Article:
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Queen Victoria and the Orange Blossom Flower

Queen Victoria’s love of orange blossom properly began with her wedding to Prince Albert in 1840; however, this marked only the start of what would be an enduring association within the Royal Family, and not just for weddings. Orange blossom is, of course, traditionally linked with marriages, being a symbol of chastity in the language of flowers. Its links with the Queen would however, prove long-lasting.

Queen Victoria had herself worn a simple wreath of real orange flowers on her wedding day. This was in turn copied by some of her daughters and daughters-in-law on their marriages, when the orange blossoms were incorporated around the hems of their bridal gowns, together with the sprigs of myrtle, which had their own special meaning within the Queen’s family. Queen Victoria’s ‘going away’ bonnet, which she wore for the journey from Buckingham Palace to Windsor Castle for her honeymoon, contained orange sprigs and is still preserved. Queen Victoria’s wedding dress had itself been trimmed on the bodice with “orange-flower-blossoms”, as was reported in The Times.

Her second daughter, Princess Alice, also wore a little bonnet trimmed with orange blossoms for her ‘going away’ outfit at Osborne, following her marriage to Prince Ludwig of Hesse in 1862. Princess Beatrice, the Queen’s youngest daughter, wore orange blossom as a trimming on her bridal gown, on her wedding to Prince Henry of Battenberg in 1885. This was completed by white heather, presumably from the Scottish Highlands, and of course, the by now obligatory myrtle. Waxen, orange flowers featured in the bridal wreath worn by Princess Alexandra of Denmark in 1863, a cutting of which was preserved by Queen Victoria in an envelope, which she autographed. Nor was this limited to Queen Victoria’s family of course – the bridal dress of Queen Marie Christine of Spain, also featured artificial orange blossoms, a sprig of which have been preserved in a gold box from her wedding day in 1879.

Orange blossom, like the myrtle, grew at Osborne House, the Royal Family’s private retreat on the Isle of Wight. The flowers, which Queen Victoria loved, were at their most fragrant in summer when the Royal Family preferred to stay there; the inner terrace where the Queen liked to breakfast, contained a pergola, heavy with orange blossoms and roses. Osborne’s rooms themselves included fresh bunches of the garden flowers, such as chrysanthemums, myrtle, veronica, daphnes and Malmaison roses (HRH The Duchess of York & Benita Stoney: Victoria & Albert, A Family Life at Osborne House, Pg 67, 1991). Princess Louise, Duchess of Argyll – Queen Victoria’s fourth daughter and an exceptionally gifted artist – painted orange blossoms in watercolour for one of her albums; the subject appears to have appealed to Princess Louise, who painted them several times over.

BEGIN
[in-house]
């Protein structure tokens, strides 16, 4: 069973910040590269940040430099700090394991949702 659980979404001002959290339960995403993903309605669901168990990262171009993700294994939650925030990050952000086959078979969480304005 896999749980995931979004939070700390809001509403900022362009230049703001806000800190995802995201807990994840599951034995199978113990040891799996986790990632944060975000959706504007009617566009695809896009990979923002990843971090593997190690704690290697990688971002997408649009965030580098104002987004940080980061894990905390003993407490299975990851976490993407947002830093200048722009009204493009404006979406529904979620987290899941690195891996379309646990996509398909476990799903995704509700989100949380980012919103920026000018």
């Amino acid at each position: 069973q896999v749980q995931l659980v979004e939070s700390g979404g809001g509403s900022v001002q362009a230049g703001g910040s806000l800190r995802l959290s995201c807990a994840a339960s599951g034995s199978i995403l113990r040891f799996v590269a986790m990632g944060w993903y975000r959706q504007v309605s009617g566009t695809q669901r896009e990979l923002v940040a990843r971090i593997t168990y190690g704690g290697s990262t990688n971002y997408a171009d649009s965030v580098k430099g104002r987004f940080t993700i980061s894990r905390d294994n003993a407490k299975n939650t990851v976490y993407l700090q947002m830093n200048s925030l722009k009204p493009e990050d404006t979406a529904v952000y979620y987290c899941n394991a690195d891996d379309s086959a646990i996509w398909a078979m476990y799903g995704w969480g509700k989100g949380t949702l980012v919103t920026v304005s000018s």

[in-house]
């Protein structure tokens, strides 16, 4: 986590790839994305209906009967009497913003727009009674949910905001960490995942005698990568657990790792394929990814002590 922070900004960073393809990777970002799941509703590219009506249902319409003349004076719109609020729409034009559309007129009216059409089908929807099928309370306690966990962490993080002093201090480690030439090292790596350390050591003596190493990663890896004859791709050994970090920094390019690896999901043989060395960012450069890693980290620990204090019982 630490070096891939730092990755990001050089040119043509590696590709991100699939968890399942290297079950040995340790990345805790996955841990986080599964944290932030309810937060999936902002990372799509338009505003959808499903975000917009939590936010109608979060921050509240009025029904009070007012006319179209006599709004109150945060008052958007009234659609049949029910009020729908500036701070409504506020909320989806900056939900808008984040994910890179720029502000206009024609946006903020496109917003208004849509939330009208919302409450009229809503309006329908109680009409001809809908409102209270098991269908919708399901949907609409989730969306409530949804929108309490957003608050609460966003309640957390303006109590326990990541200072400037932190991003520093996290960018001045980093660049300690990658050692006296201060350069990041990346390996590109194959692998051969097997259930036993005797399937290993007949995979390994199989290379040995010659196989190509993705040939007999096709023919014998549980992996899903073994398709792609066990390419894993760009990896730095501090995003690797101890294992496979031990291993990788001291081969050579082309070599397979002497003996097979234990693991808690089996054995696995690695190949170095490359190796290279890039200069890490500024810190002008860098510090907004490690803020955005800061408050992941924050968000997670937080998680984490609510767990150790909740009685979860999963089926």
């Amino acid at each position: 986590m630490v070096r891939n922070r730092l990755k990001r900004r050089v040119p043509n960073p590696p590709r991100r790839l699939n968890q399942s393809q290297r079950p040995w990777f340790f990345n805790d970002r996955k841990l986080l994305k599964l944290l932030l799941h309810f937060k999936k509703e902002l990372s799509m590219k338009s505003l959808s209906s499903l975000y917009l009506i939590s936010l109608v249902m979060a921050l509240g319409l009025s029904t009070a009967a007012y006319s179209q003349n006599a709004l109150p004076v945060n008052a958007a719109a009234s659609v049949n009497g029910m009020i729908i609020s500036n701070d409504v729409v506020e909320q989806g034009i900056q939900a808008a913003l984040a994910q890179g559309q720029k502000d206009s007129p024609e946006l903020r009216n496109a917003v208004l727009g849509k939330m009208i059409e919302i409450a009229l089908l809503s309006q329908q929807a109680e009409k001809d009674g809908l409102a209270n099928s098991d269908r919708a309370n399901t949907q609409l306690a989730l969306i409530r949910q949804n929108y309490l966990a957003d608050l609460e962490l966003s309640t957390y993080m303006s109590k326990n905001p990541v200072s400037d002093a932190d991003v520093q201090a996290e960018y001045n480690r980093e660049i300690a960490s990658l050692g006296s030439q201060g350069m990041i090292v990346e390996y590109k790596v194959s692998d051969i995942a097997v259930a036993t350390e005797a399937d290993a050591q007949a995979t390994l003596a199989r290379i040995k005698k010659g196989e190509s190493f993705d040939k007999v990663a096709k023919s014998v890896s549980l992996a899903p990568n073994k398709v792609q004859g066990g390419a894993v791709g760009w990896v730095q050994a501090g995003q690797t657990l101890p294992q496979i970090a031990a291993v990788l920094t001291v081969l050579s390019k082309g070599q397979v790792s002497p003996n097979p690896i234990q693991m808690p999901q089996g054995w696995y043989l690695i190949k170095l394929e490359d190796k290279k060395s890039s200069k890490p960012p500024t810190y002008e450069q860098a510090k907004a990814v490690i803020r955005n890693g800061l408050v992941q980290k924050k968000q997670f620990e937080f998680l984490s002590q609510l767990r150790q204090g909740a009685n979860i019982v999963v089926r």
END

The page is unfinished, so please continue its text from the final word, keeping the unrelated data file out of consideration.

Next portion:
The orange blossom flower, was, however, also the subject of a gift from Prince Albert to Queen Victoria, on their sixth Wedding Anniversary, in 1846. It would come to form one of the most personal items of jewellery in the Queen’s collection and was one of profound, sentimental significance. This was not simply because of its romantic theme, but because it formed a small group of personal pieces of jewellery that the Queen ordered to be placed in the room in which Prince Albert had died at Windsor Castle in 1861 after her own death, so that they should remain where she wished them to be – and not given away.

This was the suite or ‘parure’ of orange blossom jewellery, designed by Prince Albert for the Queen. It was added to from 1839-46 and came to include not only earrings but two brooches and a headdress, or wreath, no doubt to mirror the simple orange blossom bridal wreath which the Queen had worn on their wedding day and which she wears in the portrait painted later, by Franz Xavier Winterhalter, as a gift from her to Prince Albert on their seventh wedding anniversary, in 1847. The Queen’s bridal wreath – typical as time would prove in the Queen’s family – was photographed, on top of her wedding veil. The ‘headdress’ has four ‘blossoms’, which are supposed to symbolize four of the Queen’s nine children – the Princess Royal, Prince Albert Edward, Princess Alice and Prince Alfred. The orange blossom jewellery is exquisite, with white flowers created from porcelain, oranges of green enamel and gilded leaves. The brooches were given first, and the full ‘parure’ followed later; the earliest of these brooches is preserved today in its original green box, with a gilded plaque on its lid reading: “Sent to me by dear Albert from Wiesbaden, Novr. 1839”. This first brooch – one of the earliest presents given by Prince Albert to the Queen – came with a letter which read: ‘May you think with love of your faithful Albert when you take it into your hand’. Importantly, their wedding was celebrated the following year, for which the Queen wore real orange flowers; those worn by her daughter-in-law, Princess Alexandra of Denmark were made of wax, by contrast.